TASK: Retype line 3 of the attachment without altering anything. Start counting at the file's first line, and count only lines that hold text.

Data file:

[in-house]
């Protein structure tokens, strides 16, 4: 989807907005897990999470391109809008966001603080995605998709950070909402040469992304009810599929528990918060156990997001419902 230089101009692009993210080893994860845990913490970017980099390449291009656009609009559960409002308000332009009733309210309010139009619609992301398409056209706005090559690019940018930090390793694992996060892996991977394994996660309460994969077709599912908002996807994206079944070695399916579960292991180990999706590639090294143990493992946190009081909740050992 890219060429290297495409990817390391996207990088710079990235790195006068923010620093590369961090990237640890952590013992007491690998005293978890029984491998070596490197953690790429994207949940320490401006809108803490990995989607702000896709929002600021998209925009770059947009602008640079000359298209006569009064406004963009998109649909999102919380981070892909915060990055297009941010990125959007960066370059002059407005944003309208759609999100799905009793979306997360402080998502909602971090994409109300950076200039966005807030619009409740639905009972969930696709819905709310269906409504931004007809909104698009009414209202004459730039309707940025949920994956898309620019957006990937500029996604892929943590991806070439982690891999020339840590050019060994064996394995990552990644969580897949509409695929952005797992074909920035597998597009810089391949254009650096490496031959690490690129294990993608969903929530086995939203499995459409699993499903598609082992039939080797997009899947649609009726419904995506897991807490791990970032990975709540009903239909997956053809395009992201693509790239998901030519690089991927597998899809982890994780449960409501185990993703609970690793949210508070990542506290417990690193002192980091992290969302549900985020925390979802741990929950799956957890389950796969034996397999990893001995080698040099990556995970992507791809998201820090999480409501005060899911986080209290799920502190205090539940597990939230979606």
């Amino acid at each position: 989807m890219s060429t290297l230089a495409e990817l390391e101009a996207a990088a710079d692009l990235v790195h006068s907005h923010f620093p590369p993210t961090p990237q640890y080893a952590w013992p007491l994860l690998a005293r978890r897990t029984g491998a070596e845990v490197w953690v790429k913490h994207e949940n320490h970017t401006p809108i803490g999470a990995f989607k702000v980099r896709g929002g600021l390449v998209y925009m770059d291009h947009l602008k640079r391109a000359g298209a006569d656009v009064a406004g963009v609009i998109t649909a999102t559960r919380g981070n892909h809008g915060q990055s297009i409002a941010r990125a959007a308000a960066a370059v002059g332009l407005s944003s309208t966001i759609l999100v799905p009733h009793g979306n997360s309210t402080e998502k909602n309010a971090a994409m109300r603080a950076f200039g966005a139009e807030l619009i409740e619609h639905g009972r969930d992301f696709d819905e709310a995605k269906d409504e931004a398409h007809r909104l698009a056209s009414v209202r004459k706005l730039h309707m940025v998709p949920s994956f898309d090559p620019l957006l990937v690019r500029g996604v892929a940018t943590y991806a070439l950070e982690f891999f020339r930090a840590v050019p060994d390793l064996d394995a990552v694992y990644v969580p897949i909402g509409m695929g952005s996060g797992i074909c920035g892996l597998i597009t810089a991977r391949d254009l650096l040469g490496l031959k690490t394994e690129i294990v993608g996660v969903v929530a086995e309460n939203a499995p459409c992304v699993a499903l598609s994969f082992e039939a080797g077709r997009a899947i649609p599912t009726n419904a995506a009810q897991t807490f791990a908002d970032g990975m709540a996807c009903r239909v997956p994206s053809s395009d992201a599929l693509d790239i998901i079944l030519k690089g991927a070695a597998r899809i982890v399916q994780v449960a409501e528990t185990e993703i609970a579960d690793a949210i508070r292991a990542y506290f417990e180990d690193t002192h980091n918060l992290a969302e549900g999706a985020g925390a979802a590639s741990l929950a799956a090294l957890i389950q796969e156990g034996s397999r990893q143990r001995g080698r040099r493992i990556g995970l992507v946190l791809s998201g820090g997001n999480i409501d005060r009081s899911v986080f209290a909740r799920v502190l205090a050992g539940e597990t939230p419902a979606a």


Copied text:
């Amino acid at each position: 989807m890219s060429t290297l230089a495409e990817l390391e101009a996207a990088a710079d692009l990235v790195h006068s907005h923010f620093p590369p993210t961090p990237q640890y080893a952590w013992p007491l994860l690998a005293r978890r897990t029984g491998a070596e845990v490197w953690v790429k913490h994207e949940n320490h970017t401006p809108i803490g999470a990995f989607k702000v980099r896709g929002g600021l390449v998209y925009m770059d291009h947009l602008k640079r391109a000359g298209a006569d656009v009064a406004g963009v609009i998109t649909a999102t559960r919380g981070n892909h809008g915060q990055s297009i409002a941010r990125a959007a308000a960066a370059v002059g332009l407005s944003s309208t966001i759609l999100v799905p009733h009793g979306n997360s309210t402080e998502k909602n309010a971090a994409m109300r603080a950076f200039g966005a139009e807030l619009i409740e619609h639905g009972r969930d992301f696709d819905e709310a995605k269906d409504e931004a398409h007809r909104l698009a056209s009414v209202r004459k706005l730039h309707m940025v998709p949920s994956f898309d090559p620019l957006l990937v690019r500029g996604v892929a940018t943590y991806a070439l950070e982690f891999f020339r930090a840590v050019p060994d390793l064996d394995a990552v694992y990644v969580p897949i909402g509409m695929g952005s996060g797992i074909c920035g892996l597998i597009t810089a991977r391949d254009l650096l040469g490496l031959k690490t394994e690129i294990v993608g996660v969903v929530a086995e309460n939203a499995p459409c992304v699993a499903l598609s994969f082992e039939a080797g077709r997009a899947i649609p599912t009726n419904a995506a009810q897991t807490f791990a908002d970032g990975m709540a996807c009903r239909v997956p994206s053809s395009d992201a599929l693509d790239i998901i079944l030519k690089g991927a070695a597998r899809i982890v399916q994780v449960a409501e528990t185990e993703i609970a579960d690793a949210i508070r292991a990542y506290f417990e180990d690193t002192h980091n918060l992290a969302e549900g999706a985020g925390a979802a590639s741990l929950a799956a090294l957890i389950q796969e156990g034996s397999r990893q143990r001995g080698r040099r493992i990556g995970l992507v946190l791809s998201g820090g997001n999480i409501d005060r009081s899911v986080f209290a909740r799920v502190l205090a050992g539940e597990t939230p419902a979606a």